Every summer the Denver Metro area experiences heavy hail storms. These storms can cause considerable damage to roofs and other parts of structures. sUAS are now being used more and more to do visual inspections of roofs after heavy/damaging storms. However, sometimes the damage isn’t easily seen with visual imagery.
A 117,000 square foot commercial building located new downtown Denver began experiencing water leaks after a heavy rainstorm during the summer of 2018. Visual inspection detected nothing. Needing a different solution our client contracted with us to use thermal imagery to try and detect where the water was leaking.
An infrared camera (IR sensor) can detect heat signatures. Water holds heat longer than the various structures in the building and can usually be identified in thermal imagery by showing a higher heat signal. While it’s not always 100% on many roof types moisture is easily discernible when the right conditions are present:
- shortly after a rain
- after a warm sunny day
- after the sun is no longer shining on the roof).
With the images we provided our client they were able to physically inspect suspect areas of the roof and by coring in those areas they were able to establish the roof moisture was present from leaks and eventually their insurance claim was approved for a new roof.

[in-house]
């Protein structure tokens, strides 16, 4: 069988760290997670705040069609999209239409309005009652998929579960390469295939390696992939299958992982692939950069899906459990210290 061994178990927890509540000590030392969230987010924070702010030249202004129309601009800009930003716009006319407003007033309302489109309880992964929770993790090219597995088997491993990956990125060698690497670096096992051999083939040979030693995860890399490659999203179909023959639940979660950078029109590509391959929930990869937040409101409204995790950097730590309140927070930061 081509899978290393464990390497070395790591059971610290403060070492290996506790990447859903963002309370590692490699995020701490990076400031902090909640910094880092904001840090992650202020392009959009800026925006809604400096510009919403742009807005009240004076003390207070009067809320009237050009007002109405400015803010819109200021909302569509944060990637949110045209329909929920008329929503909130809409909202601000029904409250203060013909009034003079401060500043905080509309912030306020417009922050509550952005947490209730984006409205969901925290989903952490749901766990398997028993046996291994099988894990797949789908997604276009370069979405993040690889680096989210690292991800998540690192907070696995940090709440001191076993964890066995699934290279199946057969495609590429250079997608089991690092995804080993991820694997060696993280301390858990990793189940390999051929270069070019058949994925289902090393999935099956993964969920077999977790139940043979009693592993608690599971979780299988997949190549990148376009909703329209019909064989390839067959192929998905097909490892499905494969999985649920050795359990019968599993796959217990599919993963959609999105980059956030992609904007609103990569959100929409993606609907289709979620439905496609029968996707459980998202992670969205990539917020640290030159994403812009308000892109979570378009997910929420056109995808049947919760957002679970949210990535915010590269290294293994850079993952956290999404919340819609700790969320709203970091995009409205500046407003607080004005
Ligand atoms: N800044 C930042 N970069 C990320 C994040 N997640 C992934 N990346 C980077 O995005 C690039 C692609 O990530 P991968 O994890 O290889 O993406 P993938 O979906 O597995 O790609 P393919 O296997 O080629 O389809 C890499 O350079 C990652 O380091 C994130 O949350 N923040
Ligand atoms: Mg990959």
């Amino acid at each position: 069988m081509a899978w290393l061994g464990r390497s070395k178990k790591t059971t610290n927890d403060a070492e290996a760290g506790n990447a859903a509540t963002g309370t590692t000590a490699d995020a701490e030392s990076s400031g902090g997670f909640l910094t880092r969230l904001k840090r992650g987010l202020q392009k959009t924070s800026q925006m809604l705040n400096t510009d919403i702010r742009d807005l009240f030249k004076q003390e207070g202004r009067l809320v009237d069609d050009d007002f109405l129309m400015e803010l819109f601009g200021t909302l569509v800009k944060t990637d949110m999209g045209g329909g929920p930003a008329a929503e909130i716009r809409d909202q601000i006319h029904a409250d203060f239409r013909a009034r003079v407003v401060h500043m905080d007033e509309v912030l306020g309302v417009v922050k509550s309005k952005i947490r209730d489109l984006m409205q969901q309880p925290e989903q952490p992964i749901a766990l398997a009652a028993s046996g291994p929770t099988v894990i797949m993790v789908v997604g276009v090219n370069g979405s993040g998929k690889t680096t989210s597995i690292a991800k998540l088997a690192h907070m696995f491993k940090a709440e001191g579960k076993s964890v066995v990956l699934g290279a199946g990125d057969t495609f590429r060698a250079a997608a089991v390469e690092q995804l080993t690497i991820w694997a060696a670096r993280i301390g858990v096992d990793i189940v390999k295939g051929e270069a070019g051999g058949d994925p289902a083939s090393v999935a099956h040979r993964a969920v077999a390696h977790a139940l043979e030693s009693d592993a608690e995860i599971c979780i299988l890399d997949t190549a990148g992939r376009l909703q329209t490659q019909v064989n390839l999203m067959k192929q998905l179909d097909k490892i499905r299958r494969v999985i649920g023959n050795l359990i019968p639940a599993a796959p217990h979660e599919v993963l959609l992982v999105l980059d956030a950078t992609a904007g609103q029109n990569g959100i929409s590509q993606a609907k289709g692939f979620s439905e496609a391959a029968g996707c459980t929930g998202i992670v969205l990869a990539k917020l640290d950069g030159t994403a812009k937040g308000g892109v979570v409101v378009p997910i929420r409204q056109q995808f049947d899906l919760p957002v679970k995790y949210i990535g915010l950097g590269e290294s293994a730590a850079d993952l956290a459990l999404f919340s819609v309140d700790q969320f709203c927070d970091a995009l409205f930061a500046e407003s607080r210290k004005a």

The Denver Metro area endured a number of heavy and intense hail storms this past summer (2018). Many cars were damaged along with many structure (both residential and commercial). Insurance companies send out inspectors or adjusters to physically inspect the damage. Often times the damage is hidden to visible inspection. This was the case with a larger commercial building located near downtown Denver. They knew they had leaks in the roof which was most likely due to the hail storm but they could not identify the source to prove this to the insurance company. That’s when the called us.
Using a sUAS equipped with a FLIR Vue Pro we were able to identify the likely areas of moisture in the roof so they had a way to target areas and core the roof to prove it was moisture. Though the inspection could be done by hand by walking on the roof it took a lot less time, produced high quality results and in the end is safer than physically crawling the roof. The flight mission took about an hour with a couple more hours added on to produce an actionable report.